by Aileen Shen
Last year, I thought the American Public Health Association (APHA) conference was one of the best events a public health student could attend. This year, after attending many more conferences, I still feel the same way.
I arrived in Denver, CO on an early November 2010 weekend morning, unbeknownst to me on the same flight with fellow Tufts University Sackler and Friedman students. We spotted each other upon landing, bonded, and navigated our way downtown towards our hotels and conference center. Upon registration, we noted we had quite an adventure ahead. The 2-centimeter thick conference program was crammed with events for the following 5 days. There were oral presentations, poster sessions, and interest group meetings organized by various groups such as social work, maternal child health, HIV/AIDs, health law, environment, oral health, nursing, and caucuses such as the socialist, women’s, Latino, black, and Asian Pacific Islander caucuses. There was something for everyone! It was an especially great time for students to explore varied areas of public health they may not have been exposed to at school while also delving further into their area of interest. The many community-based participatory research sessions helped me see the application of multiple interests combined, including quantitative and qualitative research to improve community health. The conference aligned many puzzle pieces for me.
One of the best parts of the previous year’s conference was the student assembly and other student events, so I made an extra effort to arrive the day before the opening session for it this year. I was grateful to meet other students and professionals, with whom we could share and learn from. Students came from many walks of life, and guest speakers and mentors had years of wisdom. We fostered dialogue and our commitment to public health became evident. This year more students were able to participate in the coveted speed mentoring sessions to get personalized guidance and direction from extremely caring experts, based on topics such as “finding focus” and “finding a job.” As a student body we learned how to have the best experience in the academic world, about the job search process, and what to expect and how to prepare for the road ahead.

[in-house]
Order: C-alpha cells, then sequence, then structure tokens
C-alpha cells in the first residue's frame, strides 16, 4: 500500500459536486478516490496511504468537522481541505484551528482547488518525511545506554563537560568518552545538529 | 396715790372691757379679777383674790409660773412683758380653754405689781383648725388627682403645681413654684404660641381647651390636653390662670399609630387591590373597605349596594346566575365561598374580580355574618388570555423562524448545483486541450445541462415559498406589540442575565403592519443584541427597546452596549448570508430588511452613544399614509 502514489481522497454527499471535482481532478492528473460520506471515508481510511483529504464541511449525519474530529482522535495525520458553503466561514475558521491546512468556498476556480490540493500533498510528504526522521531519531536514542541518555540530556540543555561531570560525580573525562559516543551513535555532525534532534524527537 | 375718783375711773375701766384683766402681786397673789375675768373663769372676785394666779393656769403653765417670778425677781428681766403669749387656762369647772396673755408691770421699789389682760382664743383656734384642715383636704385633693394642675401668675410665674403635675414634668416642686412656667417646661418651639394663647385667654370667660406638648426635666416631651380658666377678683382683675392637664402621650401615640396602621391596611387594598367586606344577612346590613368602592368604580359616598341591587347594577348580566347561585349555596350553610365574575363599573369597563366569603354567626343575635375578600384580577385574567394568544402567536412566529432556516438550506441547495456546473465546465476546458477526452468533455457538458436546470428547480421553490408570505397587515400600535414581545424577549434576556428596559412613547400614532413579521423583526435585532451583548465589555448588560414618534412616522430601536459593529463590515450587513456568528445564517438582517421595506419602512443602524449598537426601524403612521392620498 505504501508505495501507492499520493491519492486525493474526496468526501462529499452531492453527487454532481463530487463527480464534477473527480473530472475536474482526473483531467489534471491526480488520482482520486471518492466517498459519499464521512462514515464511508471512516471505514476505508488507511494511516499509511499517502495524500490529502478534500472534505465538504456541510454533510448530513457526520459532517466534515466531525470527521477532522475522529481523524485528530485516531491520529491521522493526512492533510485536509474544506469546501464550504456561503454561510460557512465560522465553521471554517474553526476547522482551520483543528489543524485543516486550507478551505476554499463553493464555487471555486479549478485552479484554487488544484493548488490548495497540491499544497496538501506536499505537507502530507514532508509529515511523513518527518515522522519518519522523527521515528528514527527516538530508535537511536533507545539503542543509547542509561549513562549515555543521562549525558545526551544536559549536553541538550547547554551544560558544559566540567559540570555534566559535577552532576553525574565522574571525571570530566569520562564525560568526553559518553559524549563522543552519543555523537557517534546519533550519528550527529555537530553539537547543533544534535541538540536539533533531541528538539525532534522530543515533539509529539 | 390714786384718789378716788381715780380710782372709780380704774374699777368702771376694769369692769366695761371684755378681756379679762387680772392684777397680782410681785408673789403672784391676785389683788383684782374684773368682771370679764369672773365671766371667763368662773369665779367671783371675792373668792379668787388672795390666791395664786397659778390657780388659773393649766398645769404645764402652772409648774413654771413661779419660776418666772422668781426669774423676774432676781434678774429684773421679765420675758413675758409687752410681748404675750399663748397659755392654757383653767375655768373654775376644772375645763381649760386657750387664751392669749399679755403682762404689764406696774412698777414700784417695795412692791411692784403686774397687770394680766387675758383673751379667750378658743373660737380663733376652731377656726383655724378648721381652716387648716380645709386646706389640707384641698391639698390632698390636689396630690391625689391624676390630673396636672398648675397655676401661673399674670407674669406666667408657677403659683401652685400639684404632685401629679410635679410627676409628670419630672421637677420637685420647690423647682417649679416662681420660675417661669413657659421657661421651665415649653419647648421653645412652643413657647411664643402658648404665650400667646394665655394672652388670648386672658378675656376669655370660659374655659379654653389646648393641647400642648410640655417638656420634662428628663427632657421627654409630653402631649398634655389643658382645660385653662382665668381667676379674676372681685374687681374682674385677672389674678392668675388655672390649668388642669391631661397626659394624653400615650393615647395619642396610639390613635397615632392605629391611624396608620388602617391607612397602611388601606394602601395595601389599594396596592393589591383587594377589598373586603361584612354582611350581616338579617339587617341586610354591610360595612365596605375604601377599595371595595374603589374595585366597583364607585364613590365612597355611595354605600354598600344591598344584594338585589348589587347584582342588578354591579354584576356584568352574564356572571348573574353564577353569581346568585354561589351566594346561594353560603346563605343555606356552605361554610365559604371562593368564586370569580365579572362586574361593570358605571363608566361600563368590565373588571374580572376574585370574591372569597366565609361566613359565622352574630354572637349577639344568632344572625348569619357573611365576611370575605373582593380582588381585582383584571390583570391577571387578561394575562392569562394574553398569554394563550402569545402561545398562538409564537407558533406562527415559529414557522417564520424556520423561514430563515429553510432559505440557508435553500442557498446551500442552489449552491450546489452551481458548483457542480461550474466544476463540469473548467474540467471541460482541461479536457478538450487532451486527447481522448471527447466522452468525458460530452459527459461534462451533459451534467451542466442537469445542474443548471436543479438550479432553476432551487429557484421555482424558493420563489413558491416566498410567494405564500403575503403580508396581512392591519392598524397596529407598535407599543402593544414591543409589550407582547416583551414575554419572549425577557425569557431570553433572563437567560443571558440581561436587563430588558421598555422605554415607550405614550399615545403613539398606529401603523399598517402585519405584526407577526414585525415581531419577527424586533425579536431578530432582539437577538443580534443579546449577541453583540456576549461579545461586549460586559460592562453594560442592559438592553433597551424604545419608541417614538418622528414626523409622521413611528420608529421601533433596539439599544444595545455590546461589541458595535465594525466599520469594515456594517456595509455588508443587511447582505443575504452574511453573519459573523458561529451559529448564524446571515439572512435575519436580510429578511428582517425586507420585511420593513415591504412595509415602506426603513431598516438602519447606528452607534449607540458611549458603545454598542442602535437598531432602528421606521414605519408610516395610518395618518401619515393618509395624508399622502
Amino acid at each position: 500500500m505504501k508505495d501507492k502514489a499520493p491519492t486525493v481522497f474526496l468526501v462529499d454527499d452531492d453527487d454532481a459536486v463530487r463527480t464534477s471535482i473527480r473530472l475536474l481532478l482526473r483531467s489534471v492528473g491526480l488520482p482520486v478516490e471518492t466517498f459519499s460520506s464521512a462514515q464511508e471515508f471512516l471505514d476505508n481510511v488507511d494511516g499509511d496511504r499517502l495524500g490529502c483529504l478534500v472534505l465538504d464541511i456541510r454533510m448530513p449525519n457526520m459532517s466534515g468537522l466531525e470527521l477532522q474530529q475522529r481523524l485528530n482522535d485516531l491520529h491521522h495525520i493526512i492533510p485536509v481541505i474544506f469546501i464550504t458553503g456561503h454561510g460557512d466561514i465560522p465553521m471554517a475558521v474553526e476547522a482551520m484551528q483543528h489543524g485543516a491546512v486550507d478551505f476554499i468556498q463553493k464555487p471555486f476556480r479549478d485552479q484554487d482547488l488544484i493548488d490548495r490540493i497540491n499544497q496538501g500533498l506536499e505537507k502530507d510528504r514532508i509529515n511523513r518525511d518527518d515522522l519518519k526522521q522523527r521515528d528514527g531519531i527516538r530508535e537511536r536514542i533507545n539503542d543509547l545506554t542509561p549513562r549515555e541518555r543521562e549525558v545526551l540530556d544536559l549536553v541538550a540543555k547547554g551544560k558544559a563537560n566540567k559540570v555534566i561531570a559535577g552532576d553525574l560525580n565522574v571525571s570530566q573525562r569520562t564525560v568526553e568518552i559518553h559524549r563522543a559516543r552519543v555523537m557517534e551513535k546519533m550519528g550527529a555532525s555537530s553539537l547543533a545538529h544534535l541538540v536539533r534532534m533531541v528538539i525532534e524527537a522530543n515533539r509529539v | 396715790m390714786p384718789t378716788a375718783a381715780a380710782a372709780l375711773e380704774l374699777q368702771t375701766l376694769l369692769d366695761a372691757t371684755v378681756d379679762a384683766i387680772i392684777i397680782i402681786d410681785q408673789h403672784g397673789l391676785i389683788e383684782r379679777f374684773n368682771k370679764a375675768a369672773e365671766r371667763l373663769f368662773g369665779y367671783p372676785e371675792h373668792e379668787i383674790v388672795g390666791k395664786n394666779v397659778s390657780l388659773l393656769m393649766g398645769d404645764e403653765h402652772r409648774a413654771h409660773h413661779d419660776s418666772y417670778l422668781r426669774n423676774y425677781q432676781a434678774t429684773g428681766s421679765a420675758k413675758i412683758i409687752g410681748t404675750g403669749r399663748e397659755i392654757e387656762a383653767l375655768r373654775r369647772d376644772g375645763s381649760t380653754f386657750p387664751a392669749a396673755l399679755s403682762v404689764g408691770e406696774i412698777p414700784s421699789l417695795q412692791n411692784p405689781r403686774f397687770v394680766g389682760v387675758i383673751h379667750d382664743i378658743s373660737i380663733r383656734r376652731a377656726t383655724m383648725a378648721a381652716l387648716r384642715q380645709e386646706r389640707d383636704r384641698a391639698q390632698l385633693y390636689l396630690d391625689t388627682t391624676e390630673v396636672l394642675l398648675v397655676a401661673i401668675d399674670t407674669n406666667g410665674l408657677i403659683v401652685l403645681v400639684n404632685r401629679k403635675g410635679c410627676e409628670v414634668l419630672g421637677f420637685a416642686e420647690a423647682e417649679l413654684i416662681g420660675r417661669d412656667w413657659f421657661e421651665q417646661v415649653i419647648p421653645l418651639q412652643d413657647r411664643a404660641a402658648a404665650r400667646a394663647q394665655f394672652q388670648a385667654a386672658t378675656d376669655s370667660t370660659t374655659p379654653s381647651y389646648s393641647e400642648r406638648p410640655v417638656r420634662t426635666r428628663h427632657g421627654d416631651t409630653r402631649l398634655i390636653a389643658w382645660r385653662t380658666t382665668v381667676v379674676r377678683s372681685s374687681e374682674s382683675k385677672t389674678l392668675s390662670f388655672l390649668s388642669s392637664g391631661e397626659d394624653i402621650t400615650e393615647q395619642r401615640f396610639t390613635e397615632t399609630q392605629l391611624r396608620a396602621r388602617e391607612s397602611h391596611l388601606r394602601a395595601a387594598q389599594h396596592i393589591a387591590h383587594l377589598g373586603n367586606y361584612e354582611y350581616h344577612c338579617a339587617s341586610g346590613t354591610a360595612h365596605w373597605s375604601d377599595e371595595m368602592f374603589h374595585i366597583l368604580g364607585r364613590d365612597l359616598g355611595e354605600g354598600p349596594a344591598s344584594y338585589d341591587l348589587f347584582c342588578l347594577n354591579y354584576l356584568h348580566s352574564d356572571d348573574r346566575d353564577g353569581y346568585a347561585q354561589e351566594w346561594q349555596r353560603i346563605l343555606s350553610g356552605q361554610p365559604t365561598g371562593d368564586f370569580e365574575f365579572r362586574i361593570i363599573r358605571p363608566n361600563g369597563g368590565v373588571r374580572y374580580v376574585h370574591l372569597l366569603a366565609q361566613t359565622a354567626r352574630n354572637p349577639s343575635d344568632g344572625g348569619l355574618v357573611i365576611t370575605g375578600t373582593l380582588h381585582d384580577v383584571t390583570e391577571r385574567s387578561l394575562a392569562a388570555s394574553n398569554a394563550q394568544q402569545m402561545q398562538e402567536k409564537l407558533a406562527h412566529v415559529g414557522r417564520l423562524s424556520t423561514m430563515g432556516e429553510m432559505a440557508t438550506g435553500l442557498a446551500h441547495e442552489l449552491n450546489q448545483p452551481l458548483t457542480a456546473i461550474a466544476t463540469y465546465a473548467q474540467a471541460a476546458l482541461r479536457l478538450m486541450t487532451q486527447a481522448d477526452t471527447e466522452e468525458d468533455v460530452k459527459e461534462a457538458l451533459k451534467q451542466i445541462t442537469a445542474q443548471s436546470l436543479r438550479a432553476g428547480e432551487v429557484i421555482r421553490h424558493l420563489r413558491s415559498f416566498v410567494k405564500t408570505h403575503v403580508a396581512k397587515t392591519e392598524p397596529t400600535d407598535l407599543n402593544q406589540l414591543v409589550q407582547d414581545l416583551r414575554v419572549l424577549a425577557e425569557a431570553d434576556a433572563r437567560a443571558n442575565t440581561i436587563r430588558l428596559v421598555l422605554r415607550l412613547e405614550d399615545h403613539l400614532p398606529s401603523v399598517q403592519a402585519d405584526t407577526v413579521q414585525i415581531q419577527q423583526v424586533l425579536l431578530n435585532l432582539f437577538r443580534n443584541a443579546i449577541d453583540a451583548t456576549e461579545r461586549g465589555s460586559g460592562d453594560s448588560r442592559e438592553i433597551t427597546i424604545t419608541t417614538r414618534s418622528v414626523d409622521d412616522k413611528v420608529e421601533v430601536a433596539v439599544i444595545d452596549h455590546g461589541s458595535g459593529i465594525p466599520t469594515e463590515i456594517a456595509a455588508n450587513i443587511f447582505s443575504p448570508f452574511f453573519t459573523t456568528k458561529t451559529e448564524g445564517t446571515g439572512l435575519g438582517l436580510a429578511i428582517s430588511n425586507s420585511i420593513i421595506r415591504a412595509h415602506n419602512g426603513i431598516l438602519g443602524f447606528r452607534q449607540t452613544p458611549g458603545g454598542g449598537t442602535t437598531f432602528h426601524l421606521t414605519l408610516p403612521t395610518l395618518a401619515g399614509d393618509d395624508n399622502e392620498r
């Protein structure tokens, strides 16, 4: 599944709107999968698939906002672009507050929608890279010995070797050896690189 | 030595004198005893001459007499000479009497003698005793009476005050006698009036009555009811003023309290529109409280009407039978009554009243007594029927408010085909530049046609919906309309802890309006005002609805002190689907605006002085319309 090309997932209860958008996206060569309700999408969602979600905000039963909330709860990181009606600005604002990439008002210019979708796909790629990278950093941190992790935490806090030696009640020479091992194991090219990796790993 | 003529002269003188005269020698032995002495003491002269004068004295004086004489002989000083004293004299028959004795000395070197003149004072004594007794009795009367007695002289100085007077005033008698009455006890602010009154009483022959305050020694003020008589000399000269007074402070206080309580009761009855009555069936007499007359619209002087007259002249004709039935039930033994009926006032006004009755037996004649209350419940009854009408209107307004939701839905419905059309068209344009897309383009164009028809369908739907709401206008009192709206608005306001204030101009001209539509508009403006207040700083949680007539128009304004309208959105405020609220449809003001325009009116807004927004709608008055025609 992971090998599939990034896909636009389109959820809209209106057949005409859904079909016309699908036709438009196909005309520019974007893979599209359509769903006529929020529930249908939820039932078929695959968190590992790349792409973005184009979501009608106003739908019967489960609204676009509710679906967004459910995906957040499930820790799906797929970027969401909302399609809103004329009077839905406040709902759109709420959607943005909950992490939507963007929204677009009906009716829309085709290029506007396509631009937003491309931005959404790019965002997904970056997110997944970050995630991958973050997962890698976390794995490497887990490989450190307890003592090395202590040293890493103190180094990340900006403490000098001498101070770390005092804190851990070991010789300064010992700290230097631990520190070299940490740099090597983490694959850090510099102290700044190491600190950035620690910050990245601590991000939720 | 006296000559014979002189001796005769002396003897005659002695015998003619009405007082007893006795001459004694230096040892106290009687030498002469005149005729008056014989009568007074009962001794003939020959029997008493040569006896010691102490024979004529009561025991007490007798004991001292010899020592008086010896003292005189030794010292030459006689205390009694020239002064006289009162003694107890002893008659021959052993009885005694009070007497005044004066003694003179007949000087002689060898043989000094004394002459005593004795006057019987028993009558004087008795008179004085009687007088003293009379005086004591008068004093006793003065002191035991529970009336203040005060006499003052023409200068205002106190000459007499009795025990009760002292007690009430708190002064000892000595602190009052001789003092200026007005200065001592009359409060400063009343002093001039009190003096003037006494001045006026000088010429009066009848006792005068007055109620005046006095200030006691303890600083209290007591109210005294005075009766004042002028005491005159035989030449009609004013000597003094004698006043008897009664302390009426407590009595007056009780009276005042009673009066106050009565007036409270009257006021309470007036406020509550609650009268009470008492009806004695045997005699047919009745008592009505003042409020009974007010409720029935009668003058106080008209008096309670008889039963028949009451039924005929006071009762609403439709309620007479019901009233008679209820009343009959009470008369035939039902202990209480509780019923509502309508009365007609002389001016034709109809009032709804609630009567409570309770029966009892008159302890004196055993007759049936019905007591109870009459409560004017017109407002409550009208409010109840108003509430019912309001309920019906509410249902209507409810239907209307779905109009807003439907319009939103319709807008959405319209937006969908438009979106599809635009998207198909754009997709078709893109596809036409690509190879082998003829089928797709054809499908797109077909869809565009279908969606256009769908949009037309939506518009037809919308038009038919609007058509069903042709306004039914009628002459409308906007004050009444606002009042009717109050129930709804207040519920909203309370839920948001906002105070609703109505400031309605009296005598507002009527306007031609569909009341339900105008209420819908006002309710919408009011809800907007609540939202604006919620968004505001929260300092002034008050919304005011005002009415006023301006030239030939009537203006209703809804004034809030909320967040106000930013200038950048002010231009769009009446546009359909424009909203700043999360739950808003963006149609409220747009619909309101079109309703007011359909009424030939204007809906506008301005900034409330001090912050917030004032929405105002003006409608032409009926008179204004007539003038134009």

There were great opportunities to network, hand out business cards, and résumés, whether a student was meeting an expert during a speed mentoring session, having a good conversation with someone at a poster session or oral presentation, or talking with a company representative at the exposition center. Attendees genuinely wanted to help and meet people. Also available were presentation opportunities, at a disproportionately higher percentage for students than many other conferences. And I, who hoped to present a poster on pediatric research after observing this at the previous year’s poster sessions, was surprised to have an opportunity to give a 20 minute oral presentation. The conference was full of presentation and career opportunities, especially for those who sought them.
Additionally, the conference was inspirational. This year included inspirations such as Princeton professor and philosopher Cornel West, UNC biostatician and epidemiologist Bill Jenkens, and U.S. Assistant Secretary for Health Howard Koh who passionately provided insight on achieving social justice. They spoke poetically. “There are 3 kinds of people,” said Dr. Koh. “Those who make things happen, those who watch things happen, and those who ask what happened.” The laughter, nods, and applauds suggested that we, a public health body, want to be in the first category, of making things happen rather than not acting and wondering what happened. It was a good reminder of the potential and power of individuals acting within a larger like-minded body. Another bit of inspiration sprung from the idea of passion (“to suffer”) and compassion (“to suffer with”) working collaboratively. They complement each other and I was encouraged to embody more of both. Hearing about social justice efforts, which was the conference theme, reminded me and other students that the long hours we have spent learning and toiling in the library and classroom studying public health have not been in vain.
The conference is an annual gem and one of the best conferences for students interested in public health. It is a great opportunity to hear about varied public health efforts, network, partake in student programs, and be inspired. A small army of Tufts students flew out to the annual 2010 APHA conference and have returned better equipped as students and public health professionals. See for yourself what the buzz is about by attending the 2011 APHA annual conference!
Aileen Shen is a public health student with an interest in the melding of qualitative and quantitative research and is a fan of community based participatory research. She enjoys running, swimming, rock climbing, and tea.